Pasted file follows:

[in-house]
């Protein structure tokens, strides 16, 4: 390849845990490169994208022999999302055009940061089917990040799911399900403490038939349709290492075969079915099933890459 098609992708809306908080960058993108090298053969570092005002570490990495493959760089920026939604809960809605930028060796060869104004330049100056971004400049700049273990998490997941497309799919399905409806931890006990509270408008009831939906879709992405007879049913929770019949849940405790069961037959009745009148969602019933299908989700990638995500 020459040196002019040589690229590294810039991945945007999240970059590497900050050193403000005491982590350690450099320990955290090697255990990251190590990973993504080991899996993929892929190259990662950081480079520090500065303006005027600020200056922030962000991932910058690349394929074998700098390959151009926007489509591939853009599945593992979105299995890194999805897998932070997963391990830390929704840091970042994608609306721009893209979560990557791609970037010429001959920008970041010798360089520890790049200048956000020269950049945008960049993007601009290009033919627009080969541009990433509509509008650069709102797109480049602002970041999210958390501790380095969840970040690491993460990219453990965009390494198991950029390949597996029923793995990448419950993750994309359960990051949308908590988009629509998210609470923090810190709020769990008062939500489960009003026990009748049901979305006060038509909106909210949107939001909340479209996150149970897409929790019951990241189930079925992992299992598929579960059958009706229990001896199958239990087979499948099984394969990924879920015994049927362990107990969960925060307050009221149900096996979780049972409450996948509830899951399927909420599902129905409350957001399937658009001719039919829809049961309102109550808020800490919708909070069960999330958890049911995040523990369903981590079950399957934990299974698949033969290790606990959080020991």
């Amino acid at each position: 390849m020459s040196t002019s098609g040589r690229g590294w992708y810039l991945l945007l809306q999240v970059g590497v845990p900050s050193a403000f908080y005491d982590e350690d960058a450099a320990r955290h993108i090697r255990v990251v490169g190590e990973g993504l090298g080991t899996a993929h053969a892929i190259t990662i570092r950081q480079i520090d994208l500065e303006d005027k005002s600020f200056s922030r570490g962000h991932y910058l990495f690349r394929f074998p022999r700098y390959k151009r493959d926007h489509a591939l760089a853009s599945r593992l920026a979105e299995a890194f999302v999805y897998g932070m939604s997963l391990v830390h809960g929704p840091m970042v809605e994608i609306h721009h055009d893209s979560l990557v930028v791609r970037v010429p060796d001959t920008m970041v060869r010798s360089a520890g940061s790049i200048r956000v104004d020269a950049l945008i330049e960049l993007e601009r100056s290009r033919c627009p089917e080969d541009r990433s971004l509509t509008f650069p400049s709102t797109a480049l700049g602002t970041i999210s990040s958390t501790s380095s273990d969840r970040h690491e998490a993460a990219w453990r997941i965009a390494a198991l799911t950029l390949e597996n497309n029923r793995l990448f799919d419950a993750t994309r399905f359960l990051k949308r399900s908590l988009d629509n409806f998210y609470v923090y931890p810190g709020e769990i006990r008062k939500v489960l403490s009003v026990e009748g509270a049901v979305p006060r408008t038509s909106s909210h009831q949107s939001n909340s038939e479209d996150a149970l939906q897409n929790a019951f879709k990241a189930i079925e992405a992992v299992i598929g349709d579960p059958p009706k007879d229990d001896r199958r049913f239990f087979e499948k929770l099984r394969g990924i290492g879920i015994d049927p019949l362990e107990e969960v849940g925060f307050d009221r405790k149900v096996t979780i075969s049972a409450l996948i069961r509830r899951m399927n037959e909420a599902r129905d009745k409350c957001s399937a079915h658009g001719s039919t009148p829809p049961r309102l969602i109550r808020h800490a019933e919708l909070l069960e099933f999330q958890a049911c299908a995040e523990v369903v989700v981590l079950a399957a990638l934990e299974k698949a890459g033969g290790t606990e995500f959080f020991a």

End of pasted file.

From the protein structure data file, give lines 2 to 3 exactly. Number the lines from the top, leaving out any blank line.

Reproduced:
């Protein structure tokens, strides 16, 4: 390849845990490169994208022999999302055009940061089917990040799911399900403490038939349709290492075969079915099933890459 098609992708809306908080960058993108090298053969570092005002570490990495493959760089920026939604809960809605930028060796060869104004330049100056971004400049700049273990998490997941497309799919399905409806931890006990509270408008009831939906879709992405007879049913929770019949849940405790069961037959009745009148969602019933299908989700990638995500 020459040196002019040589690229590294810039991945945007999240970059590497900050050193403000005491982590350690450099320990955290090697255990990251190590990973993504080991899996993929892929190259990662950081480079520090500065303006005027600020200056922030962000991932910058690349394929074998700098390959151009926007489509591939853009599945593992979105299995890194999805897998932070997963391990830390929704840091970042994608609306721009893209979560990557791609970037010429001959920008970041010798360089520890790049200048956000020269950049945008960049993007601009290009033919627009080969541009990433509509509008650069709102797109480049602002970041999210958390501790380095969840970040690491993460990219453990965009390494198991950029390949597996029923793995990448419950993750994309359960990051949308908590988009629509998210609470923090810190709020769990008062939500489960009003026990009748049901979305006060038509909106909210949107939001909340479209996150149970897409929790019951990241189930079925992992299992598929579960059958009706229990001896199958239990087979499948099984394969990924879920015994049927362990107990969960925060307050009221149900096996979780049972409450996948509830899951399927909420599902129905409350957001399937658009001719039919829809049961309102109550808020800490919708909070069960999330958890049911995040523990369903981590079950399957934990299974698949033969290790606990959080020991």
């Amino acid at each position: 390849m020459s040196t002019s098609g040589r690229g590294w992708y810039l991945l945007l809306q999240v970059g590497v845990p900050s050193a403000f908080y005491d982590e350690d960058a450099a320990r955290h993108i090697r255990v990251v490169g190590e990973g993504l090298g080991t899996a993929h053969a892929i190259t990662i570092r950081q480079i520090d994208l500065e303006d005027k005002s600020f200056s922030r570490g962000h991932y910058l990495f690349r394929f074998p022999r700098y390959k151009r493959d926007h489509a591939l760089a853009s599945r593992l920026a979105e299995a890194f999302v999805y897998g932070m939604s997963l391990v830390h809960g929704p840091m970042v809605e994608i609306h721009h055009d893209s979560l990557v930028v791609r970037v010429p060796d001959t920008m970041v060869r010798s360089a520890g940061s790049i200048r956000v104004d020269a950049l945008i330049e960049l993007e601009r100056s290009r033919c627009p089917e080969d541009r990433s971004l509509t509008f650069p400049s709102t797109a480049l700049g602002t970041i999210s990040s958390t501790s380095s273990d969840r970040h690491e998490a993460a990219w453990r997941i965009a390494a198991l799911t950029l390949e597996n497309n029923r793995l990448f799919d419950a993750t994309r399905f359960l990051k949308r399900s908590l988009d629509n409806f998210y609470v923090y931890p810190g709020e769990i006990r008062k939500v489960l403490s009003v026990e009748g509270a049901v979305p006060r408008t038509s909106s909210h009831q949107s939001n909340s038939e479209d996150a149970l939906q897409n929790a019951f879709k990241a189930i079925e992405a992992v299992i598929g349709d579960p059958p009706k007879d229990d001896r199958r049913f239990f087979e499948k929770l099984r394969g990924i290492g879920i015994d049927p019949l362990e107990e969960v849940g925060f307050d009221r405790k149900v096996t979780i075969s049972a409450l996948i069961r509830r899951m399927n037959e909420a599902r129905d009745k409350c957001s399937a079915h658009g001719s039919t009148p829809p049961r309102l969602i109550r808020h800490a019933e919708l909070l069960e099933f999330q958890a049911c299908a995040e523990v369903v989700v981590l079950a399957a990638l934990e299974k698949a890459g033969g290790t606990e995500f959080f020991a």